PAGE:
Alberto Giacometti was a sculptor, a painter and an outsider among outsiders. Refusing to be labelled, he dabbled in post-impressionism and surrealism before breaking out on his own, creating his own unique style. Stanley Tucci’s intimate character study, Final Portrait, captures this erratic personality much like the artist captured the spirit of his models, reducing his paintings and sculptures to their bare essences.
The film drops us into the shoes of a young American writer, Jim (Armie Hammer), who is visiting Paris and befriends the Swiss sculptor (Geoffrey Rush) who invites him to pose for his next painting. The naive novelist finds a weathered but cheerfully sardonic old man who is never satisfied with his own work. What starts off as a quick portrait drags on and the young model is asked to stay one, two then three weeks as the artist struggles with his own insecurities and shortcomings.
Geoffrey Rush is absolutely possessed by the spirit of Giacometti: dressed in a baggy suit, hunched over and chain smoking. The veteran actor urges the audience to fall in love with this wistful old man before tearing the curtain down to reveal a conceited, hard-hearted Scrooge who can’t help but wallow in the bleak corners of his studio and wait for death. Jim begins to lose patience as the process drags on and we see the majestic icon of modern art reduced to a faded lady’s man, capable of destroying any hint of joy.
The only light in his life, to the chagrin of his dutiful wife Annette (Sylvie Testud), is a vivacious prostitute, Caroline (Clémence Poésy) who crashes into Giacometti’s world whenever she is in need of attention or adventure. This love triangle is masterfully played out and the artist’s true self is revealed in the parade of betrayals and transgressions.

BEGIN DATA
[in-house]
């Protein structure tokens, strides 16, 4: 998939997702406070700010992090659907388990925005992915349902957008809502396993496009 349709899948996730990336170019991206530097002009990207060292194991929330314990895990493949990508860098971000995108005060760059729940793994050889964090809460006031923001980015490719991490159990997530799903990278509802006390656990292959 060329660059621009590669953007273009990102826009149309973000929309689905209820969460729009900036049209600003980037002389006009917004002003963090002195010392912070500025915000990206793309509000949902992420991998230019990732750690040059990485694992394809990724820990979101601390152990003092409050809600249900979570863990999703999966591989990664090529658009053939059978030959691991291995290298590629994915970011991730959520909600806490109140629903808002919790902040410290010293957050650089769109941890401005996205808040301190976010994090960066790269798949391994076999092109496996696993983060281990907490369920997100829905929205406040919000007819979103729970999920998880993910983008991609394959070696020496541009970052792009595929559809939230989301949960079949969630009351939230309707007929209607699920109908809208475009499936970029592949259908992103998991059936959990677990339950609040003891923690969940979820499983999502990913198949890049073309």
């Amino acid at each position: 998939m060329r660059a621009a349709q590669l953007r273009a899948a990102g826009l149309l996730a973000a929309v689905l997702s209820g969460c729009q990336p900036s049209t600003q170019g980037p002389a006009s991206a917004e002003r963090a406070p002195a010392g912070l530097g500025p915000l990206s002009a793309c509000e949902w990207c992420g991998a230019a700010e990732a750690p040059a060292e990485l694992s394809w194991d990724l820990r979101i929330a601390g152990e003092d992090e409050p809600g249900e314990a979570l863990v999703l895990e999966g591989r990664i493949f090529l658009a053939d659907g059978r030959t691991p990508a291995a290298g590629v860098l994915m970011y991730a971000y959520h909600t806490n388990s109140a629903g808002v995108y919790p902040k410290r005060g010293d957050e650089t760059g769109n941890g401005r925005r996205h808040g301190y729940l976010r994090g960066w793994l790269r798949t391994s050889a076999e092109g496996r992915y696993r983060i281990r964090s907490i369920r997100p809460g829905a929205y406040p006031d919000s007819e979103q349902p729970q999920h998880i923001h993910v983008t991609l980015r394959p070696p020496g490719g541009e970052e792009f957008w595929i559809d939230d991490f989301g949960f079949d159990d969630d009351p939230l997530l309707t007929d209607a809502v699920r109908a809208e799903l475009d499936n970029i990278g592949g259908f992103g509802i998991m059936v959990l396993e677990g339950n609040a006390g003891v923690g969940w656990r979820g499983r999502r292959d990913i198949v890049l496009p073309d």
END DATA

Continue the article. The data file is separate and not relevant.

The action takes place in Paris in the 60s and largely in the painter’s small studio. Giacometti relied on a three-colour palatte for the most part: grey, black and white. The cinematography takes inspiration from this minimal colour scheme but achieves a rich and ample atmosphere for the two characters to interact in – monochrome has never looked so good. The sculptures and paintings begin to blend into the characters in wonderful simulacra.
The finale is hurried but, as Rush’s character explains, “no work of art is ever finished”. Instead we are left with a brief goodbye and news that the artist passes shortly after Jim leaves Paris. The audience does not feel cheated, however, for they learned more from a brief glimpse into Giacometti’s life that they could from any biography. Tucci’s Final Portrait is an impassioned insight into a fascinating character, powered by stirring performances and a sumptuous aesthetic.
Final Portrait does not have a UK release date yet.
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